10 Things Managers, taking over a Brand, often get Wrong

1. Lack of responsibility

They have insufficient recognition of their responsibility to their employer and predecessors in continuing to diligently manage a brand equity, or a part of it, that has been carefully nurtured and built over – often a very long – period of time.  Nor is there sufficient recognition of their responsibility to their successors in terms of passing on an asset that has been well-managed.

2. Ignoring past lessons

They often have no interest in the brand’s history, or in finding out what has led to its current position and status in the marketplace and company portfolio.  They will therefore never discover the errors that were made previously, thus learning to avoid them again, or reveal the key insights that led to breakthroughs – and the reasons why.

 

3. Not getting to grips with the brand fundamentals

They frequently don’t take time to look at previously conducted market research to fully understand how perceptions and beliefs about the brand have evolved.  At best, they will therefore simply reinvent the wheel and incur unnecessary costs, but at worst ignore a fundamental truth about the customer’s relationship with the brand and thus put at risk its core equity.

4. Fixation on the short-term

They are often fixated on the short-term, led by a need to maximise sales in the current quarter/year.  How the sales are achieved, and the impact of price promotions on brand equity and profit margin, is of little importance.

5. Minimal financial understanding

They may have little or no awareness or understanding of the product cost structure, how margin is impacted by various activities, or how to calculate a return on investment on those activities.

6. Lack of strategic planning

Too often their marketing plans will consist of little more than a list of disparate activities with timings and costs attached, rather than being based on sound analysis and robust strategy development.  Coherent strategies; objectives related to anything other than sales; assessment of alternatives; and evaluation of anything other than the execution of activities (or superficial metrics, such as ‘likes’) will be missing.

7. Prioritising career over brand husbandry

They may concentrate on making their mark as quickly as possible via some high-profile initiative, then move on – usually to another company – before the brand incurs any undesirable repercussions.  At worst, senior management will allow the manager to implement a re-brand – i.e. not just changing the logo, visual identity and strapline, but the brand name itself, thus destroying its heritage.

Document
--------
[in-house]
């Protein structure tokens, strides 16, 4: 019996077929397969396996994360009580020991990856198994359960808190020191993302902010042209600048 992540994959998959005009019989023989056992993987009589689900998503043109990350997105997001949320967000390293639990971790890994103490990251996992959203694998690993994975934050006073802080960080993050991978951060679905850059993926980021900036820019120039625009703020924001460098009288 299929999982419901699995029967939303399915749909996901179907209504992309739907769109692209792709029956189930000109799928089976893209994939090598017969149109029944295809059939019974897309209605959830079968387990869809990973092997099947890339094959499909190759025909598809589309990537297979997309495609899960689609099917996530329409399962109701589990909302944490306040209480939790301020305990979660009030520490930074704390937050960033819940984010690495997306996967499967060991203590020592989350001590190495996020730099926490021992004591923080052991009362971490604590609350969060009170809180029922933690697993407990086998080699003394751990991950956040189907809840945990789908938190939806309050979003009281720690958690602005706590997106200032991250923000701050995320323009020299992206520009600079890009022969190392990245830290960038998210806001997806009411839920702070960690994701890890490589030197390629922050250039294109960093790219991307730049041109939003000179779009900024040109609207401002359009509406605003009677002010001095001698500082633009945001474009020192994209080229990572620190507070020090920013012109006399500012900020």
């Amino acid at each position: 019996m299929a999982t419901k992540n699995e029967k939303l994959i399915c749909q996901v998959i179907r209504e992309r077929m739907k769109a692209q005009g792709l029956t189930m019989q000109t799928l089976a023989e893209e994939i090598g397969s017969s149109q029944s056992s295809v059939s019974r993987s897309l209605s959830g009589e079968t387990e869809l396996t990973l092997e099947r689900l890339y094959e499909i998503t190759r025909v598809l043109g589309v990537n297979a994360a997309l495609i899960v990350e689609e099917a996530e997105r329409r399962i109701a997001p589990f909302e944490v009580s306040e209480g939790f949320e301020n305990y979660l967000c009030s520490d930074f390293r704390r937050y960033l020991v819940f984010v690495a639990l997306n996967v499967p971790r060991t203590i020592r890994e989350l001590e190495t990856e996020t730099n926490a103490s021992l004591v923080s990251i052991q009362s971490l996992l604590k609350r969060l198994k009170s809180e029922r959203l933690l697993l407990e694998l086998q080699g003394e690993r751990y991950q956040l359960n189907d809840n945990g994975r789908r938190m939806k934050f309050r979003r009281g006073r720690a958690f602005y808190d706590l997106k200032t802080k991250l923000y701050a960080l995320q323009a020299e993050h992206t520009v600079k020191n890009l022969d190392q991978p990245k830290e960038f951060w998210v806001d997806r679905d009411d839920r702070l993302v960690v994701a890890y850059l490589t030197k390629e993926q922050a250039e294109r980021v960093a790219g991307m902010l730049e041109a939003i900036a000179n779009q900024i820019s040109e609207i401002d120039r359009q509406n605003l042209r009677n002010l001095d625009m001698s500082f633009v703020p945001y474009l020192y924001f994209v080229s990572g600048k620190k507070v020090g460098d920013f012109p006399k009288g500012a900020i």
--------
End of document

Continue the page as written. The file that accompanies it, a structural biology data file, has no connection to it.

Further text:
8. Choosing agencies for familiarity, not expertise and knowledge

Too frequently they will sack the incumbent external agencies, who have quite probably built a painstakingly acquired understanding of the brand, the market, the customer, the competitors and the company, and install the agencies they have previously worked with.  It feels good to work with their mates again, rather than to make the effort to learn about the insights and skills that the existing team possess.

9. High profile campaigns rather than brand strategy

They will work with their chosen agency to create a new brand campaign that bears no relationship to what has gone before, ignores the research findings on consumer perceptions, but enables the marketer to ‘make their mark’.  (The campaign will probably be junked by the next incumbent, and the long-term tracking study – if there is one – will reveal it did long-term harm to the brand by sowing confusion with loyal customers).

10. Media choice guided primarily by fashion

Misguided managers will allocate their communications budget to the most fashionable and exciting media, rather than those that reflect the profile of their key target audiences and the brand objectives.

Good marketers take time to understand the valuable properties under their management, only make changes that are based upon real insights, and work on the principle that nothing should be changed unless there is a valid (marketing) reason for doing so.

Further discussion of this topic is welcomed.

 

Check out the ‘How to’ resource library for a comprehensive range of documents relating to the preparation of marketing plans, as well as the practical and conceptual issues surrounding their preparation and role within the organization.  The resources include some downloadable templates and guides.

Image credit: netsay / 123RF Stock Photo

 

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